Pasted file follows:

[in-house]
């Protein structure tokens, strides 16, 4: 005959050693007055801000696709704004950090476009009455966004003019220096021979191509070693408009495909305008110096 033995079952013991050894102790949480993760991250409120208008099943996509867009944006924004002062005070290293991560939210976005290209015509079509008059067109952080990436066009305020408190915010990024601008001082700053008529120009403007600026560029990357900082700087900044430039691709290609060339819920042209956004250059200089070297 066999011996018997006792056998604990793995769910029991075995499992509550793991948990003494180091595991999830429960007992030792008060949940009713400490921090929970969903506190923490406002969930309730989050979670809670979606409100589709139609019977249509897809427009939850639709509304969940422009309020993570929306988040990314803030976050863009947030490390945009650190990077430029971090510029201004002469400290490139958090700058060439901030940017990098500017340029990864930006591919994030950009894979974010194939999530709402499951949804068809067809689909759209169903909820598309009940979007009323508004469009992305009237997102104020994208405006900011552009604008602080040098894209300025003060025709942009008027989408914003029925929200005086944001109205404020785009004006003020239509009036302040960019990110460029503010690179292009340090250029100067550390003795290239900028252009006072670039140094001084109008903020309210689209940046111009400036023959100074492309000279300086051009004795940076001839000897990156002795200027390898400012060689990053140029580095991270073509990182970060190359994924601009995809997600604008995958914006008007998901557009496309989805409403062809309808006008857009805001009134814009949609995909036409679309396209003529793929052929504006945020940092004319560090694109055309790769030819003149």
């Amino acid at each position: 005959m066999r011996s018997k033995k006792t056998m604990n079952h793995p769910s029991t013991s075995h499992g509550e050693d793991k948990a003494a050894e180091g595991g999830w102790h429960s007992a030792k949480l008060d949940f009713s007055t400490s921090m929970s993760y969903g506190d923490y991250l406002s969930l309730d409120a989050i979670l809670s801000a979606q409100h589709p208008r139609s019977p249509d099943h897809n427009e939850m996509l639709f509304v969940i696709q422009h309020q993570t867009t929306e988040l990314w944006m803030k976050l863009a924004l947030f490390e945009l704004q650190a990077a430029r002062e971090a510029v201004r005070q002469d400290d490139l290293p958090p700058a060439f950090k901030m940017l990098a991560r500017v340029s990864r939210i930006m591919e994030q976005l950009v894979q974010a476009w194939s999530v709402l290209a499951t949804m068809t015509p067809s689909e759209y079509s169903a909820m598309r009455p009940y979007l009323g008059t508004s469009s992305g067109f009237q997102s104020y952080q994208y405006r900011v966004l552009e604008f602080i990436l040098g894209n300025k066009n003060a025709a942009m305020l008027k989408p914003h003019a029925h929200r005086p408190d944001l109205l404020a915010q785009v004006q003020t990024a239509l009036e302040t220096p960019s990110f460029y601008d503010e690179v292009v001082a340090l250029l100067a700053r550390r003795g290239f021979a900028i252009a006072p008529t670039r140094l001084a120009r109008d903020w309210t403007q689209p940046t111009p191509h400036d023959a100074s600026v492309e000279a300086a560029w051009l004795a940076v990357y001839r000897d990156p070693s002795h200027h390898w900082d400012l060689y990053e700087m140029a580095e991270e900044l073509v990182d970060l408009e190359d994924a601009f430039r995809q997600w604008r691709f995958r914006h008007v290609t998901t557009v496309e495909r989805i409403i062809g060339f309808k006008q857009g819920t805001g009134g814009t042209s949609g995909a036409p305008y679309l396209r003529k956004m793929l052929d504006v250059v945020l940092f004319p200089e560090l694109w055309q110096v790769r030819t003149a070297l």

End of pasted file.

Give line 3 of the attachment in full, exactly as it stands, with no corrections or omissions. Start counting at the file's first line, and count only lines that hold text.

């Amino acid at each position: 005959m066999r011996s018997k033995k006792t056998m604990n079952h793995p769910s029991t013991s075995h499992g509550e050693d793991k948990a003494a050894e180091g595991g999830w102790h429960s007992a030792k949480l008060d949940f009713s007055t400490s921090m929970s993760y969903g506190d923490y991250l406002s969930l309730d409120a989050i979670l809670s801000a979606q409100h589709p208008r139609s019977p249509d099943h897809n427009e939850m996509l639709f509304v969940i696709q422009h309020q993570t867009t929306e988040l990314w944006m803030k976050l863009a924004l947030f490390e945009l704004q650190a990077a430029r002062e971090a510029v201004r005070q002469d400290d490139l290293p958090p700058a060439f950090k901030m940017l990098a991560r500017v340029s990864r939210i930006m591919e994030q976005l950009v894979q974010a476009w194939s999530v709402l290209a499951t949804m068809t015509p067809s689909e759209y079509s169903a909820m598309r009455p009940y979007l009323g008059t508004s469009s992305g067109f009237q997102s104020y952080q994208y405006r900011v966004l552009e604008f602080i990436l040098g894209n300025k066009n003060a025709a942009m305020l008027k989408p914003h003019a029925h929200r005086p408190d944001l109205l404020a915010q785009v004006q003020t990024a239509l009036e302040t220096p960019s990110f460029y601008d503010e690179v292009v001082a340090l250029l100067a700053r550390r003795g290239f021979a900028i252009a006072p008529t670039r140094l001084a120009r109008d903020w309210t403007q689209p940046t111009p191509h400036d023959a100074s600026v492309e000279a300086a560029w051009l004795a940076v990357y001839r000897d990156p070693s002795h200027h390898w900082d400012l060689y990053e700087m140029a580095e991270e900044l073509v990182d970060l408009e190359d994924a601009f430039r995809q997600w604008r691709f995958r914006h008007v290609t998901t557009v496309e495909r989805i409403i062809g060339f309808k006008q857009g819920t805001g009134g814009t042209s949609g995909a036409p305008y679309l396209r003529k956004m793929l052929d504006v250059v945020l940092f004319p200089e560090l694109w055309q110096v790769r030819t003149a070297l």